I always get a little thrill (and an ego boost) when people say my nine-year-old daughter, Rowan, looks exactly like me. “She’s such a mini you!” people will exclaim. Childhood friends tell me she looks identical to me when I was her age. I burst with pride when strangers say, “Like mother, like daughter.” (And, no, it’s not because I think I’m gorgeous; it’s because it’s so obvious she’s related to me.) When we brush our teeth together in front of the mirror, I’m still shocked at how much we look alike.
Then I had my second, a boy, Holt, who looks absolutely nothing like me. If my daughter is day, he’s night. If my daughter is the desert, my son is the ocean. Holt has blonde hair, blue eyes, fair skin and a chin dimple. My daughter, like me, has olive skin, dark hair and eyes, and the same nose and lips.
Holt, meanwhile, looks exactly like his daddy. Everyone who sees them together says the same thing, and I can see my fiancé loving the compliments. I’m jealous; I admit it. I hate that smug look he gets when he hears our son looks exactly like him.
I can’t help but be slightly miffed. I carried the little dude for nine months, gained 60 pounds and have stretch marks thanks to him. So it stings when people see Holt and I together and say, “He looks exactly like his father!” Or, “There’s no denying who his father is!” I’ve even been asked if I’m sure he’s mine.
All my fiancé had to do was knock me up, a mere 15 minutes of his time. But because my Holt looks exactly like him and nothing like me, it feels like he gets all the credit for our son, as if he were solely responsible for his existence. At a drugstore, someone asked – after telling me how adorable Holt is – if I was the nanny.
It stung as if someone asked me if I was pregnant when really I was just bloated.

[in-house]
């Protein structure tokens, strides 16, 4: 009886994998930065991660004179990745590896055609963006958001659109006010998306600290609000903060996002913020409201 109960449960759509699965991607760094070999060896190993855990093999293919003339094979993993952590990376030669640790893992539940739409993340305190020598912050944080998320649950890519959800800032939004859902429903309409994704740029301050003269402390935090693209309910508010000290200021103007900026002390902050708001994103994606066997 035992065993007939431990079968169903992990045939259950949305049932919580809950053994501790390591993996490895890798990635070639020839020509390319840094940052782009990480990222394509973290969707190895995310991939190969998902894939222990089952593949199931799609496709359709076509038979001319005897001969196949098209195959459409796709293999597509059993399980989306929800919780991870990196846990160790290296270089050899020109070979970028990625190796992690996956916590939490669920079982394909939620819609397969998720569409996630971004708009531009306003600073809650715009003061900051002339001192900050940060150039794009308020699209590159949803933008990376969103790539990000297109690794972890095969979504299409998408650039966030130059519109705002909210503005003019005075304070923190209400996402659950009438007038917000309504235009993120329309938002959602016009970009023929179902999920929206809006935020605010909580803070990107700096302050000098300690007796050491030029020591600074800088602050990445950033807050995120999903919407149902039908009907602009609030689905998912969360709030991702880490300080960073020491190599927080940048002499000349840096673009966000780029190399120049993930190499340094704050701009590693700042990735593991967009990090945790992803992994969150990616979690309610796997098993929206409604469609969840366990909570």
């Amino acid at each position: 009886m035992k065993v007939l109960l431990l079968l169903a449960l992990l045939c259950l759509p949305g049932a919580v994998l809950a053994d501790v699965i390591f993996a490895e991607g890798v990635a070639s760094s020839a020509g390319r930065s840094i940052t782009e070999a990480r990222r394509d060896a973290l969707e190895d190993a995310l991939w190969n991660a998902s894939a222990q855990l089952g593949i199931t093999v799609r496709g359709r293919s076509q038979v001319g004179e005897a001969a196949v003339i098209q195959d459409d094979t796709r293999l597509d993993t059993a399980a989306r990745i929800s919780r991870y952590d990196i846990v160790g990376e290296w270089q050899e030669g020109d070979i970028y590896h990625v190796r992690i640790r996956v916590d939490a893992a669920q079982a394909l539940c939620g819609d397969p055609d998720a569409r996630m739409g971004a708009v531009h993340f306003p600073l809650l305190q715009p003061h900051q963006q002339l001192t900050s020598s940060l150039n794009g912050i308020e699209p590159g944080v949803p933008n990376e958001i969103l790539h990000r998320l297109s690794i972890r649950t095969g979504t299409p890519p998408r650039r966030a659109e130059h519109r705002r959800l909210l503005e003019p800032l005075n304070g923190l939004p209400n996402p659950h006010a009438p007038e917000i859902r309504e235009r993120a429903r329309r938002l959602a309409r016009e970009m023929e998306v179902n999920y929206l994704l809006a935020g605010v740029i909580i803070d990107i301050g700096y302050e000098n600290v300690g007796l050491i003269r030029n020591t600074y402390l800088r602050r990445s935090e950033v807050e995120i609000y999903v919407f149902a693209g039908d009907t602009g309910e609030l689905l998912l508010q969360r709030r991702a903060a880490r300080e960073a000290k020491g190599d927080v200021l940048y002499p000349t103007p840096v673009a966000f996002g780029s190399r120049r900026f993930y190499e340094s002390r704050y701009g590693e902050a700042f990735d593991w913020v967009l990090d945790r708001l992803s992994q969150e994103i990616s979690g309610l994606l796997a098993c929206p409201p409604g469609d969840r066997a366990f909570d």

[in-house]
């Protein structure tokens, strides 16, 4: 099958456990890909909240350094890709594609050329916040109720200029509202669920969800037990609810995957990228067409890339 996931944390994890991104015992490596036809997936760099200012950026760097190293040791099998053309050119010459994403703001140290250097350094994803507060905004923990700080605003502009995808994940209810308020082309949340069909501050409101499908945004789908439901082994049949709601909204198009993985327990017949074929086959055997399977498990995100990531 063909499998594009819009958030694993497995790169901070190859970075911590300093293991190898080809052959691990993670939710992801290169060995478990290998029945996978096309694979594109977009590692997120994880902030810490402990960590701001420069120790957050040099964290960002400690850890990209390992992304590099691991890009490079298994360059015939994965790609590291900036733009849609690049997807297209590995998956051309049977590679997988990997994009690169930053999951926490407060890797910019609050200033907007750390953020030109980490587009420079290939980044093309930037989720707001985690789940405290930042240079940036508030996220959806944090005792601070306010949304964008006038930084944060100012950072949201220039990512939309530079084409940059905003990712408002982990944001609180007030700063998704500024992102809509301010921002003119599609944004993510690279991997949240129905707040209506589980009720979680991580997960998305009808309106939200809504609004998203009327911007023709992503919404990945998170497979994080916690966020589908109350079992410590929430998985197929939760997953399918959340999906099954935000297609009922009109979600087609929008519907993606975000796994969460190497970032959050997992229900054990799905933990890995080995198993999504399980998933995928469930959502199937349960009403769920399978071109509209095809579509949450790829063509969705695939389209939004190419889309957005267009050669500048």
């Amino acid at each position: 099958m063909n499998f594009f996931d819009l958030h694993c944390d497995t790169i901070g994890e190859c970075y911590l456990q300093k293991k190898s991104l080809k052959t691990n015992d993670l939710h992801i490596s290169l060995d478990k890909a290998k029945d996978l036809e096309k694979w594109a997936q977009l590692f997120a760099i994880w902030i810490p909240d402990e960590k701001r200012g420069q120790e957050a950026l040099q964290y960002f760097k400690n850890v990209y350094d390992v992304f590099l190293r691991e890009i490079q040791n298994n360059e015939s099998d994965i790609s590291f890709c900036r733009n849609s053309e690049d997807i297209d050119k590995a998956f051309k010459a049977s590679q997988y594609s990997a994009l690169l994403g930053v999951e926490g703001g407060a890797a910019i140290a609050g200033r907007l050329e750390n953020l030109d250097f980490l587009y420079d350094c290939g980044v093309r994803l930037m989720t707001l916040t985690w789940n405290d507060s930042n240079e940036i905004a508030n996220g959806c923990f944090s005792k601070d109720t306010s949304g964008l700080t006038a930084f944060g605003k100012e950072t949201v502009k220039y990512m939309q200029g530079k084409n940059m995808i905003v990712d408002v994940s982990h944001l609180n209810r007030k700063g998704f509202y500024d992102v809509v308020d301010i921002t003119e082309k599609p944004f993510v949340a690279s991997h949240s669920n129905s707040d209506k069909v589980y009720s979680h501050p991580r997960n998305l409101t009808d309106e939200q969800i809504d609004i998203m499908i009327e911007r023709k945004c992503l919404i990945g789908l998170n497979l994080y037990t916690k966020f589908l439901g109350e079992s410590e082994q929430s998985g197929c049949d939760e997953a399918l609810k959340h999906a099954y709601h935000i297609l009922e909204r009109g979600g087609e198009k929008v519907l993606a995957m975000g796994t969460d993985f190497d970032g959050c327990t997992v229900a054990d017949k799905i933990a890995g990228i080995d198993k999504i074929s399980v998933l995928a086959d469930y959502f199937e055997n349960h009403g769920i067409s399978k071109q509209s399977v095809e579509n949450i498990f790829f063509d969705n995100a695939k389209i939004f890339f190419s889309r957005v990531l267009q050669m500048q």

I always want to stomp my feet. “No! He came out of me! And I have no clue whey he doesn’t look like me!” His father tries to tell me Holt has my…toes. Toes? I have looked at his toes, endlessly, and no, his toes don’t look like mine. But I appreciate the effort.
Now that even my future mother-in-law is being peppered with questions by gossipy bubbes about how I feel that my kid doesn’t take a er me, like, at all, I’ve suddenly found myself quite interested in genetics. Here’s the sum total of my scientific knowledge: I thought dark genes always won. Apparently, I was wrong.
I know Holt will never look like me. Ever. I have Caucasian friends who married African- American or Asian men, and their children don’t look like them, either. I have two friends who adopted children who don’t look like them. That’s to be expected, and I’m sure they were prepared. But I expected that my son would have at least some physical resemblance to me, like compromising in a fight. Like, OK, he can have my fiancé’s fair hair, but couldn’t he have my skin colouring? Alas, I got nada. And I yearn for some obvious physical proof that he’s mine.
But Holt and I do have one thing in common: We’re both very stubborn, while my mini-me look-alike daughter is as laid-back as a ski bum. It’s something, and I’m taking it.
A version of this article appeared in our July 2013 issue with the headline “Whose kid it that?” p. 42.